Flucloxacillin

A lesser evil may be to use flucloxacillin and an aminoglycoside as first line treatment, and only switch to vancomycin if coagulase negative staphylococci (or Gram positive cocci) are growing in blood cultures. The mortality from coagulase negative staphylococcal sepsis is low. In a recent Australian series, two of 124 babies with sepsis caused by coagulase negative negative staphylococci died, possibly but not definitely due to sepsis,4 while in an American multicentre study of very low birthweight babies, the eventual mortality was 10% in babies with coagulase negative staphylococcus sepsis and 7% in babies who never became septic.5Coagulase negative staphylococci very rarely cause fulminant sepsis, so there is almost always time to change to vancomycin when cultures are positive. Aminoglycosides have some anti-staphylococcal activity, which may help limit the severity of infection.

Aminoglycosides

Aminoglycosides are cheap and effective. However, there is a problem with resistance. Aminoglycoside resistant Gram negative bacilli have caused outbreaks,9 10 including those due to organisms with plasmid mediated resistance to multiple organisms. Such outbreaks continue to occur.11 Aminoglycoside resistant organisms are thought to be selected by high level use of antibiotics, but spread of resistant organisms to other babies occurs with increased workload,12 and is thus preventable by improved handwashing. Secondly, aminoglycosides penetrate uninflamed meninges poorly, in contrast to third generation cephalosporins, and this has been used as a rationale for using cephalosporins in preference to aminoglycosides. An alternative would be to perform a lumbar puncture on any baby with suspected late onset sepsis to exclude meningitis.13 If the cerebrospinal fluid is normal, the relative penetration of aminoglycosides and cephalosporins becomes irrelevant. A third argument for not using aminoglycosides is the cost of measuring aminoglycoside concentrations.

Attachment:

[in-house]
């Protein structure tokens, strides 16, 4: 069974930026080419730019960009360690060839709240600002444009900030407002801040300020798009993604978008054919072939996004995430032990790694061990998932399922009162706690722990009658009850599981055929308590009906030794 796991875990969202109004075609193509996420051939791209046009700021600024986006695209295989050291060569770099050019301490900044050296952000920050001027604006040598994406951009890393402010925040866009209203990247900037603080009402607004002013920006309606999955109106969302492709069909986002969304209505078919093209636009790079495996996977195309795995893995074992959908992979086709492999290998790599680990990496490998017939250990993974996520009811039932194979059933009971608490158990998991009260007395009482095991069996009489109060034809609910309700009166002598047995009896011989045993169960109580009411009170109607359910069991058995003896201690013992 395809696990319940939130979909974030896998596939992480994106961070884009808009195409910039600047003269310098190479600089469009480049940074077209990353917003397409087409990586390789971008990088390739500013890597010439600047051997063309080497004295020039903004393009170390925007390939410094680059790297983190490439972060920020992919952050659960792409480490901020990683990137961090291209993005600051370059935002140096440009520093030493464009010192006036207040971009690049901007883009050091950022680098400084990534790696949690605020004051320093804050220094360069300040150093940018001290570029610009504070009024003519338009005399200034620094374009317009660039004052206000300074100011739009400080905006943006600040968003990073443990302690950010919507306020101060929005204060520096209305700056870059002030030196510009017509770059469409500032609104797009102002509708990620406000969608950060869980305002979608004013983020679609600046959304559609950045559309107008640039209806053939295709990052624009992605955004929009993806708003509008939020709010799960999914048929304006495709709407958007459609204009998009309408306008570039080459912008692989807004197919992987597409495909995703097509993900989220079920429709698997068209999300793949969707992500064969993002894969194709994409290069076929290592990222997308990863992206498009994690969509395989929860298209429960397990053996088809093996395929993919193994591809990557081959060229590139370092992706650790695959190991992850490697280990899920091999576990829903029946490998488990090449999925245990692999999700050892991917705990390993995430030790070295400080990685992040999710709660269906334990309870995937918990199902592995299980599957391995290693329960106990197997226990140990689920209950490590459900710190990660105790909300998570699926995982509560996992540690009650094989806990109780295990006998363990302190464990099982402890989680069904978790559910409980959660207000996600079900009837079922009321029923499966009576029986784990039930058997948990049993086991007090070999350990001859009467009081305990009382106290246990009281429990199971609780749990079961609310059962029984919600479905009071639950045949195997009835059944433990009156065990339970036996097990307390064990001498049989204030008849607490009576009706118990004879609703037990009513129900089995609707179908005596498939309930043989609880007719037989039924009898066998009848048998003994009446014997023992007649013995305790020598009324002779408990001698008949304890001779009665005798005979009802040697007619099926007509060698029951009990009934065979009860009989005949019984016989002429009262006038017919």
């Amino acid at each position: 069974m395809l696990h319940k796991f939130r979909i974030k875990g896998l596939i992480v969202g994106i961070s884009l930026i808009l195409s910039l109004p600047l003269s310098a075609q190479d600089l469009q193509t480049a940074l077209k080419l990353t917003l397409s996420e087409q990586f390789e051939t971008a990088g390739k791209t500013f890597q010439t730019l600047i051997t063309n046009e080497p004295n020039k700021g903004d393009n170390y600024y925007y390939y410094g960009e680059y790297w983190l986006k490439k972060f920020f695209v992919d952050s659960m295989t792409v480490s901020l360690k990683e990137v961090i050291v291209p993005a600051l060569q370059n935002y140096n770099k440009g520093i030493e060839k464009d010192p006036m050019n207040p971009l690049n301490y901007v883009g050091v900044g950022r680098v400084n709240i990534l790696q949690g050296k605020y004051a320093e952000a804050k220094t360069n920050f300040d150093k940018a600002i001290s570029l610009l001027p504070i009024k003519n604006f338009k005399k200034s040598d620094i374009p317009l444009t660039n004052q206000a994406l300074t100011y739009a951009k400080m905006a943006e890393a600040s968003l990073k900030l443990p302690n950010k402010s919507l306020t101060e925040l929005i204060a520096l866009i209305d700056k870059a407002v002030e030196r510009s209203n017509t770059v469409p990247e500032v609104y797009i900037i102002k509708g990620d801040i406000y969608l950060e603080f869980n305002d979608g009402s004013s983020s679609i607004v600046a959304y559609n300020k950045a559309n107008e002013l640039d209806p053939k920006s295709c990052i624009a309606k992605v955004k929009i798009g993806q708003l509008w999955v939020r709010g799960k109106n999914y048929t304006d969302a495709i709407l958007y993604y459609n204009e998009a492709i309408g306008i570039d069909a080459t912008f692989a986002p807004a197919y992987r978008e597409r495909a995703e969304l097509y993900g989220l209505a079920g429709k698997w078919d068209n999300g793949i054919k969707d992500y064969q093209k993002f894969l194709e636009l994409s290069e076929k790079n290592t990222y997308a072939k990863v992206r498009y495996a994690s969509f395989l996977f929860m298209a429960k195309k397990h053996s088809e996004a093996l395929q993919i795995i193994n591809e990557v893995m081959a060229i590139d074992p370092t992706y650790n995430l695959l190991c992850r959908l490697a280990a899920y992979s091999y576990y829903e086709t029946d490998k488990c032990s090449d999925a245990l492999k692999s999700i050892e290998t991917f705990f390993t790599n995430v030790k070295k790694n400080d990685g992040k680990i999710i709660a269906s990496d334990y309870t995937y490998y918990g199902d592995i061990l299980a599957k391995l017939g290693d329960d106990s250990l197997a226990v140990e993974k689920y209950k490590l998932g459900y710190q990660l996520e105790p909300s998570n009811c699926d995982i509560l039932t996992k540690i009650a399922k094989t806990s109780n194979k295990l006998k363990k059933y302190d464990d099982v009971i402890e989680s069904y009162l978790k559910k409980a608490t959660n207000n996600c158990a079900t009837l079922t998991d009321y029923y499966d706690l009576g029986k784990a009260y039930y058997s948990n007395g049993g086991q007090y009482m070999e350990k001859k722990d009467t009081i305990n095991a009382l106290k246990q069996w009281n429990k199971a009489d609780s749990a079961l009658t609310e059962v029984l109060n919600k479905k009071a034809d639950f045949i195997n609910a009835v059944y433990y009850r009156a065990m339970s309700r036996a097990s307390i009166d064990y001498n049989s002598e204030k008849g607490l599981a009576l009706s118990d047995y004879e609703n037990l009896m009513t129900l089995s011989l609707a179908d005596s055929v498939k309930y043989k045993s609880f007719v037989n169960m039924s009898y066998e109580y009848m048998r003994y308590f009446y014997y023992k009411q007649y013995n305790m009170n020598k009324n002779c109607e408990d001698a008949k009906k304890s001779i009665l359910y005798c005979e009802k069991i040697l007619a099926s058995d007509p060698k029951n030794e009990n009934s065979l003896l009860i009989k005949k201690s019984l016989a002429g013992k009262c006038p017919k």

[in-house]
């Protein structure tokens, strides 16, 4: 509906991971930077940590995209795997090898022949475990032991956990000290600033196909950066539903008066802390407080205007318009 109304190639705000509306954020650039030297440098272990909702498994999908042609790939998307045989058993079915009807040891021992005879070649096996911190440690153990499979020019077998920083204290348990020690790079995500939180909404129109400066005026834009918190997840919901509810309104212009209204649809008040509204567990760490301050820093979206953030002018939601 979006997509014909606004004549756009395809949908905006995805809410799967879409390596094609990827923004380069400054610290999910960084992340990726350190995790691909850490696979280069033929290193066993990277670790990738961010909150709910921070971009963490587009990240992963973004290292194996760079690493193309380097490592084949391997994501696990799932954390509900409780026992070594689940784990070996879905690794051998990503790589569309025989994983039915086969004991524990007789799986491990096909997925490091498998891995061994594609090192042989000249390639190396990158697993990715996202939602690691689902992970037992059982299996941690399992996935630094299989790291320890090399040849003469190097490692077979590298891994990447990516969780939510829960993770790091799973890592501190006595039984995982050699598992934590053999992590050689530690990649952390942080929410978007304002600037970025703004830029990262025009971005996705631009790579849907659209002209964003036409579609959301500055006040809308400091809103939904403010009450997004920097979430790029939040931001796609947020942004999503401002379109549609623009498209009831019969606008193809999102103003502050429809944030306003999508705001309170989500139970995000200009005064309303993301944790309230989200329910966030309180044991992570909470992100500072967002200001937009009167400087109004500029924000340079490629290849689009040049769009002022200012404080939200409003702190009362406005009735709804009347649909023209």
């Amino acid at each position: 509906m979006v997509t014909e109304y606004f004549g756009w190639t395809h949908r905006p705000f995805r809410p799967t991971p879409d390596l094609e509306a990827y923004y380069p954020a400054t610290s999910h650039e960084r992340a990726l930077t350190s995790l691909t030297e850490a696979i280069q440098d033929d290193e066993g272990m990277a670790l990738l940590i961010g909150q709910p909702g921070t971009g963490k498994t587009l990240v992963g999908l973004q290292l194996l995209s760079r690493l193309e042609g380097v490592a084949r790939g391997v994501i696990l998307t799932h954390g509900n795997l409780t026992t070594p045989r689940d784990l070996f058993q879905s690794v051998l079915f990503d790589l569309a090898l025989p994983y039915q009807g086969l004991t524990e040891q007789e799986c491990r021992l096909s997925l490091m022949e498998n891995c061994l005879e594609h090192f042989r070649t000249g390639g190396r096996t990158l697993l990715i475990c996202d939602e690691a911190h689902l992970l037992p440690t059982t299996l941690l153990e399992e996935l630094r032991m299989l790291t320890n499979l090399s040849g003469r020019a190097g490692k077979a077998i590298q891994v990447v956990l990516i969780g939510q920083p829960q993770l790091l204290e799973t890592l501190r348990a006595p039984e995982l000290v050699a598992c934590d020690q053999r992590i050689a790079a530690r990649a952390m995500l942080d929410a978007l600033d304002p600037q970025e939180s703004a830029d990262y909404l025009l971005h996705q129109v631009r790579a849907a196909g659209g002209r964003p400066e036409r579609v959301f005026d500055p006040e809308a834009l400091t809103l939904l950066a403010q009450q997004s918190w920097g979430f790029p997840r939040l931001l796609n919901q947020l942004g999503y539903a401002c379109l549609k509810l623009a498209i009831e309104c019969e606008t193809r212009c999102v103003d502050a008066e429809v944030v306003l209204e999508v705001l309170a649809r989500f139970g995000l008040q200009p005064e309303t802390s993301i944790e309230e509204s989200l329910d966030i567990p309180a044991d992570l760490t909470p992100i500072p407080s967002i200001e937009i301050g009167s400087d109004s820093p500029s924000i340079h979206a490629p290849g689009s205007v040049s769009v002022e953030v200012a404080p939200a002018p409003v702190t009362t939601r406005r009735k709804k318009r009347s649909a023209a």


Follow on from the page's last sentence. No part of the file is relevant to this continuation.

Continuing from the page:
However, about 90% of episodes of suspected late onset sepsis prove negative, and it is safe to stop antibiotics after 2–3 days without measuring drug concentrations, if systemic cultures are negative.14 Thus it should only rarely be necessary to measure serum aminoglycoside concentrations.

Third generation cephalosporins

Because of the real or perceived problems with aminoglycosides, many neonatal units have elected to use third generation cephalosporins for empirical treatment of suspected late onset sepsis. Third generation cephalosporins are broad spectrum antibiotics, active against most Gram negative and many Gram positive organisms. Broad spectrum activity is presented as a virtue by drug companies and perceived as such by many clinicians. However, its use, and particularly prolonged use, is associated with fungal infections,15 and may in part, explain the rising incidence of systemic candidiasis in neonatal units.16 Its use is also associated with the selection of cephalosporin resistant Gram negative bacilli.17 Furthermore, in 1983 extended spectrum beta lactamase (ESBL) producing strains of Gram negative bacteria were first reported from Germany, apparently selected by excessive use of third generation cephalosporins.18 19These organisms carry a plasmid mediated beta lactamase which confers not only resistance to cephalosporins, but also resistance to most aminoglycosides and many other antibiotics. Some ESBL strains are sensitive to amikacin, but many are sensitive only to the new carbapenems, imipenem and meropenem.